Wild Rabbit Escabeche

(Our roving culinary correspondent first tried this recipe with wild rabbit, and loved it. He assumed he’d come into some more in time to write the article. As the deadline for publication approached, his run of bad hunting luck continued unabated -- when he says he’s no good with a shotgun, he means it -- and he was forced to prepare the recipe with chicken. That is a perfectly good substitute, but the wet cooking here is excellent for game meats, which tend to be dryer, which is why the original text was left unedited to reference rabbit.)

I like this recipe because I’m no good with a shotgun. Most days I go out and don’t bag a single thing besides the ham sandwich I made for lunch. But every once in a while there’s a day where there’s more game than even a blind man could miss, and then I’ve got to find something to do with 5 rabbits. Apparently the ancient Mediterranean had the same problem. They cured meat in a variety of different ways you’re likely familiar with: duck fat confit, salt cured fish, smoked jerky, dry aged ham. But my favorite for wild game has to be the ‘Escabeche’. Essentially the concept of preparing meat with an acidic braising liquid. You may be familiar with it by other names: Fish Ceviche in Latin America, Chicken Adobo in the Philippines, Savoro to the Italians. All stem from the concept of using acids like lime juice, cider vinegar, or sherry vinegar both cook and preserve. And I find it’s especially suited for wild game. The acidity both helps to break down the tough connective tissue and breaks down the compounds that cause food to taste game-y. 

In my opinion, this is a perfect recipe for throwing in a large pot and just leaving to braise on top of the wood stove in your log cabin while you try your hand at catching elusive winter crappie on a somehow not yet frozen lake. Warming, moor-ish, and uses whatever you have on hand. I have just three recommendations:

Use the best vinegar you can get your hands on. I prefer high quality sherry vinegar for its sweetness. But just in case you don’t have that in your log cabin, any vinegar will do, and I’ve never had any complaints when I’ve used the apple cider vinegar I accidentally made instead of cider one year. This dish is about the game after all.

If you get your hands on it, early winter hare is hands down my choice for this. They’ve got plenty of fat stored up still which compliments the vinegar perfectly. But again, this dish isn’t about that. It works great with any rabbit, game bird, water fowl, or varmint. Hell, I reckon Florida iguana would work too. And of course, chicken (thighs and legs only though please).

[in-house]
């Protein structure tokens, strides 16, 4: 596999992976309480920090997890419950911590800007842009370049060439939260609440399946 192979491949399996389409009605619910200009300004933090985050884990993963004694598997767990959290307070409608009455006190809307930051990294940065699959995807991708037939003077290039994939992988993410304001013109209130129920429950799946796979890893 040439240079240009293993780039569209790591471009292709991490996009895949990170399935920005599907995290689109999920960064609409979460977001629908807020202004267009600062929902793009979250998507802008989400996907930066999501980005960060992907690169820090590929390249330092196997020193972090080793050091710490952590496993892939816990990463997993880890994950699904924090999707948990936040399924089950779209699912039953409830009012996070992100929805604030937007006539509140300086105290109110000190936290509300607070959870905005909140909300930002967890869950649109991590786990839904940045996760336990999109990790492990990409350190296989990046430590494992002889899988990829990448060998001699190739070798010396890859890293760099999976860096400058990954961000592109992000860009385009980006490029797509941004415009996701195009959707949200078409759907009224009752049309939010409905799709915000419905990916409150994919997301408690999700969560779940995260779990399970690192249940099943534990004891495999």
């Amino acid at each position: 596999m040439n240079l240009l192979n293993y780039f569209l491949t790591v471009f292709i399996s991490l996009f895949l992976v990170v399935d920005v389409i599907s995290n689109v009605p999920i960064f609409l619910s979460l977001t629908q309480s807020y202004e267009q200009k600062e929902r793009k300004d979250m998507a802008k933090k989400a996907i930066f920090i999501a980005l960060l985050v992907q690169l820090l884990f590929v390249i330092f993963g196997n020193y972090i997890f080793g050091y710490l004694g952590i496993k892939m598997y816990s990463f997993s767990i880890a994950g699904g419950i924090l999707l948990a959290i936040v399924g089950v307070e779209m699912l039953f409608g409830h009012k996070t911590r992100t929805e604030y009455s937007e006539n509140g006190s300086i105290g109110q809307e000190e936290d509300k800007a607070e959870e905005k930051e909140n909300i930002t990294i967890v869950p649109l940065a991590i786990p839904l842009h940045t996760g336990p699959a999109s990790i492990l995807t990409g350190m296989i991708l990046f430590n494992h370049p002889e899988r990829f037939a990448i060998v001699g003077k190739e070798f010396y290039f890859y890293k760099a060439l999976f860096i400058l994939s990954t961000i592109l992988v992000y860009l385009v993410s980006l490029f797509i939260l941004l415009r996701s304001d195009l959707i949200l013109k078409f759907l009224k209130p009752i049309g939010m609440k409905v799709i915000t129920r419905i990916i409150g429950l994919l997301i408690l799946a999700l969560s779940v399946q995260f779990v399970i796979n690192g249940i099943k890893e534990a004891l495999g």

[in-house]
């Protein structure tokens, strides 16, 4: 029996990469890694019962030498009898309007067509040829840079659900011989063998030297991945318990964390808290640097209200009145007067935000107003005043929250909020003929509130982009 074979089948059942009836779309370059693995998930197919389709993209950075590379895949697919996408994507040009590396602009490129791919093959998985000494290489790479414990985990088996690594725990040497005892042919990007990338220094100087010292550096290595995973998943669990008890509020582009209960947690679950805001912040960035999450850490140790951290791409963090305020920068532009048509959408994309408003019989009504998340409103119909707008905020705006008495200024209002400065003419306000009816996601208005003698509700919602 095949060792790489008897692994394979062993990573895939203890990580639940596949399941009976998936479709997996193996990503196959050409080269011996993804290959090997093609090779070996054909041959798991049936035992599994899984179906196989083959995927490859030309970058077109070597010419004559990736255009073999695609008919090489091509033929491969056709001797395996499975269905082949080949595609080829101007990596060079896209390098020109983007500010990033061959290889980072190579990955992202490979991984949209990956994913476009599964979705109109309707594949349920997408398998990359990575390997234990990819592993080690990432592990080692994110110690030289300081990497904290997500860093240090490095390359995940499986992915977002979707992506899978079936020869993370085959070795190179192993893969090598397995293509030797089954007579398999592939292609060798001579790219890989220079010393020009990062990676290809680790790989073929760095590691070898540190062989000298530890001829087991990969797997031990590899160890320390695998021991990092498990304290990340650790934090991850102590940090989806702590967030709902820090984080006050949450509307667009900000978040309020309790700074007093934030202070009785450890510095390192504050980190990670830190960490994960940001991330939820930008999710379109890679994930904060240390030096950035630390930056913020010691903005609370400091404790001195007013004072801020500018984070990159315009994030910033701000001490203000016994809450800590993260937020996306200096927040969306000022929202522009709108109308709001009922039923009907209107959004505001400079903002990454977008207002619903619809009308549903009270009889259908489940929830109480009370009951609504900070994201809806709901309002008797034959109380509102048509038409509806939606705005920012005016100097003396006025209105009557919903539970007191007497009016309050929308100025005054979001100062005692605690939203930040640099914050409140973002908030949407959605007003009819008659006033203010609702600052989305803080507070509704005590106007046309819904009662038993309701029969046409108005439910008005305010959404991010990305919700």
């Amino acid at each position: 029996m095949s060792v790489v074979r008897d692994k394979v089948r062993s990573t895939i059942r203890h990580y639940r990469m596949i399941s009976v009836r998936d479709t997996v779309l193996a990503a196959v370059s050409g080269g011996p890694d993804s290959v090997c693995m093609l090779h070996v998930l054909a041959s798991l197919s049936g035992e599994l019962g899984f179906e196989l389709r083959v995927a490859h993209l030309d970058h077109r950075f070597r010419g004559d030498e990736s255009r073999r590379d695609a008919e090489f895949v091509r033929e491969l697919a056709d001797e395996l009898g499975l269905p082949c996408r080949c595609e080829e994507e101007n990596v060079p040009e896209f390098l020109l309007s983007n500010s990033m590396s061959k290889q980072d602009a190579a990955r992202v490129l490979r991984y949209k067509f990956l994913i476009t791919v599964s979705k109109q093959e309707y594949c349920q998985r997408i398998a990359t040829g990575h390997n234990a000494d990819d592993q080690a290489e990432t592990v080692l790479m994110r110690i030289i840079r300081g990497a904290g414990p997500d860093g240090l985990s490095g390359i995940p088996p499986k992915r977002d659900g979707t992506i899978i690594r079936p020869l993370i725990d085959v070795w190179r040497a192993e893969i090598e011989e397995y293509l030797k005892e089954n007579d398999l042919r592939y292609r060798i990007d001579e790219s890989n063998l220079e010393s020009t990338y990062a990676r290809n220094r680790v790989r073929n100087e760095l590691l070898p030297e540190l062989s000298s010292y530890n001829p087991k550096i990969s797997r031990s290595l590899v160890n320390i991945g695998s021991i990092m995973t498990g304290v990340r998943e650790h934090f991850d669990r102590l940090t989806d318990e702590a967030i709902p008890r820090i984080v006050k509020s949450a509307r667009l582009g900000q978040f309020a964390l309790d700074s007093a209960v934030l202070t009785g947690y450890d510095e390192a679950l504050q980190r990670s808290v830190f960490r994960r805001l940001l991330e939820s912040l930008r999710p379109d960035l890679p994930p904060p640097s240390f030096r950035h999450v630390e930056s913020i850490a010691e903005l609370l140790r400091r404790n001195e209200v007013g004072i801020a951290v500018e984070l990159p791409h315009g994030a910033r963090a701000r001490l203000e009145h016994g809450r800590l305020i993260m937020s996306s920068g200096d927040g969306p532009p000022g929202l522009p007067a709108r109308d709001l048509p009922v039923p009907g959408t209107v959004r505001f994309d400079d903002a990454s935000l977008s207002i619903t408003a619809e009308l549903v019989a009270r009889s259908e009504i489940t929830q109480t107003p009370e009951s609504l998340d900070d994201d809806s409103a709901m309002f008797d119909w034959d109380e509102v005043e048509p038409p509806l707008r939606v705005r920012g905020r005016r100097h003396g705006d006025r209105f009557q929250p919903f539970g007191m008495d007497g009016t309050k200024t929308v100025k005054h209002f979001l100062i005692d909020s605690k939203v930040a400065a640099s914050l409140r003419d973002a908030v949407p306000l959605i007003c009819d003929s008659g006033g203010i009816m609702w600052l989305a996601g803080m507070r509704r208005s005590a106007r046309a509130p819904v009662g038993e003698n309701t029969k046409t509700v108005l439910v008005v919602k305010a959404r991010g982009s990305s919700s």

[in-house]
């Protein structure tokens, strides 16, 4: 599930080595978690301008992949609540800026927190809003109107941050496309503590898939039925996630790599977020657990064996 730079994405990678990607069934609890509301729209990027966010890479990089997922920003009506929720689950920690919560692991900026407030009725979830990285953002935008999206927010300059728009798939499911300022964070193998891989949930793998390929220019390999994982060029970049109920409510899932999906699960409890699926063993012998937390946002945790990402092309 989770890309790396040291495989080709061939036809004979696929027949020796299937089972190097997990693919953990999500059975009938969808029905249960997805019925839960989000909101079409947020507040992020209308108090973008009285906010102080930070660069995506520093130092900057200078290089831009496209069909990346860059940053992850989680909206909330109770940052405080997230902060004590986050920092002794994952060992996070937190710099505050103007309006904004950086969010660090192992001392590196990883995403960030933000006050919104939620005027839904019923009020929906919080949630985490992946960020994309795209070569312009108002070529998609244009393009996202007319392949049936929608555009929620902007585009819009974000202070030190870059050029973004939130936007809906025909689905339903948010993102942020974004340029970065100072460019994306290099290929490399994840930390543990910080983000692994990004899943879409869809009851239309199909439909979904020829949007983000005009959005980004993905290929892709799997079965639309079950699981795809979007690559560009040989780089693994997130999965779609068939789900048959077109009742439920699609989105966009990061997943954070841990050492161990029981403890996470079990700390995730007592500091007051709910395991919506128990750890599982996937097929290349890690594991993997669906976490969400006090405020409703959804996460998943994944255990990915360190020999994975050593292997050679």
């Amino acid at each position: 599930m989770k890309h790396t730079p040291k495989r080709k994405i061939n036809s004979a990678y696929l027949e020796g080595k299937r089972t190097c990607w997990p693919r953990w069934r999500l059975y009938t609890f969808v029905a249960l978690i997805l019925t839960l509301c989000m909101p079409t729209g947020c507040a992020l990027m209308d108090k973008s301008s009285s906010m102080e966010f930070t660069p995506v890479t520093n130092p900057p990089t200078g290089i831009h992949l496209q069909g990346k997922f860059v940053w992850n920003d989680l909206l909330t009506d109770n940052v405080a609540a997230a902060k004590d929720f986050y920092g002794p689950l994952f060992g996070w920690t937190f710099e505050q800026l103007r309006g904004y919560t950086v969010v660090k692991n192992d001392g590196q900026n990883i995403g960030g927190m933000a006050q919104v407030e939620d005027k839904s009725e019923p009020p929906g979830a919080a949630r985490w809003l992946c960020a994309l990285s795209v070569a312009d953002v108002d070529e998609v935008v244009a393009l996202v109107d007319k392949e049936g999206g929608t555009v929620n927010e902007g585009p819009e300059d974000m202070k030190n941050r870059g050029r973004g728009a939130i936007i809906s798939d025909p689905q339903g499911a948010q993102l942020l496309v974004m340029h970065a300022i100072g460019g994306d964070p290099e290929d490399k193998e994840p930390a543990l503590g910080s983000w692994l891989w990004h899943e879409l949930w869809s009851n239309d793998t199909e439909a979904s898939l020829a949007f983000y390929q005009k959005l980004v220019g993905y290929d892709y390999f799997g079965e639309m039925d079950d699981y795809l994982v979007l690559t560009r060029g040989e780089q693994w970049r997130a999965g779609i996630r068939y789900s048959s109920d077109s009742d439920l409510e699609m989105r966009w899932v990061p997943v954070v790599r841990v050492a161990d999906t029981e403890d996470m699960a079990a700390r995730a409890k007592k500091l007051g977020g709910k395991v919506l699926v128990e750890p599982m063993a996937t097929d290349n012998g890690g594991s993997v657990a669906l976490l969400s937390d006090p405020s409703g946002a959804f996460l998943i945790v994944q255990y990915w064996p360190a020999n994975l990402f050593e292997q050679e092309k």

Lastly, avoid boiling at any cost. Most wild meat does not do well at high temperatures, and most people don’t realize that that includes boiling temperatures. You want the tiniest little bubbles to gently float up and burst as they pass through the fatty layer on top. Never let it get to a rolling boil.

The Recipie

Two rabbits, cleaned and quartered. I like to leave out the loin and just grill that over a fire instead but it’s good in this too.

Salt - a lot. I don’t know what to tell you.

Oil, 1/4 to a 1/3 cup - this is going to cook a long time and you’d waste the good stuff, but any olive oil is a good bet.

One head (yes head) of garlic, peeled and crushed. No need to chop if you don’t want to.

Two large shallots (or one large of any onion, seriously don’t go buying shallots just for this recipe). Frenched, or sliced into thin slivers for regular folks.

Spices and Herbs - 3 to 4 Bay leaves, a sprig of Thyme and Rosemary each, and some crushed black peppercorns. A dash of clove is also great. Sage works and also Saffron in any quantity. Fresh is best but dried is better than nothing.

1/2 cup sherry vinegar - again any vinegar works but sherry is best in my opinion.

Additional - a Chili Pepper added with the onions, I like an Aleppo but any meaty pepper will work. Sultanas or raisins for a sweet kick. Carrots and Potatoes at the end for a bit more body. Thickener such as a heaping tablespoon of flour mixed with the cold vinegar or a cornstarch slurry added at the end for a thicker gravy. Chopped parsley at the end for an herby kick. 


Step one, coat the meat in lots of salt, as if you were grilling a steak and let sit for at least 30 minutes, preferably over night in the fridge. 

Step two, add the garlic and cold oil to your desired cooking pot and bring to a medium heat until the garlic starts to bubble and turn a golden color. Add the onions and sweat them until they smell good, about 2 minutes. Add your spices and herbs now and go to step three.

Step three, bring the pot off the heat and let it cool down for a second while you take the meat out of the fridge and measure your sherry vinegar. Once it’s no longer going to instantly boil and splash in your face, add the vinegar and the cold salty meat. I know what you’re thinking, this guy doesn’t brown his meat? What about the fond? What about the Maillard compounds? Trust me, if you’ve ever had pho or ramen or any really good soup you’ll know you don’t need browning for amazing flavor. It will taste amazing and will avoid overheating the game. Don’t brown this one. Add cold water until it just barely covers 2/3 of the meat. 

Step four, turn the heat down to as low as you can get it while still cooking the meat. This is a bit tricky but my suggestion is to start at the bottom and slowly turn it up every ten minutes until small little bubbles gently rise to the top. This way you avoid hitting a rolling boil. Cook for about 2 hours or until you can pull the meat off the bone with a fork. Taste the liquid for salt and spices. 

Serve hot over egg noodles, roasted new potatoes, or as a stew with fresh bread. 

For a Mexican style, replace the vinegar for sour orange juice and use dried chilies, oregano, cinnamon and clove.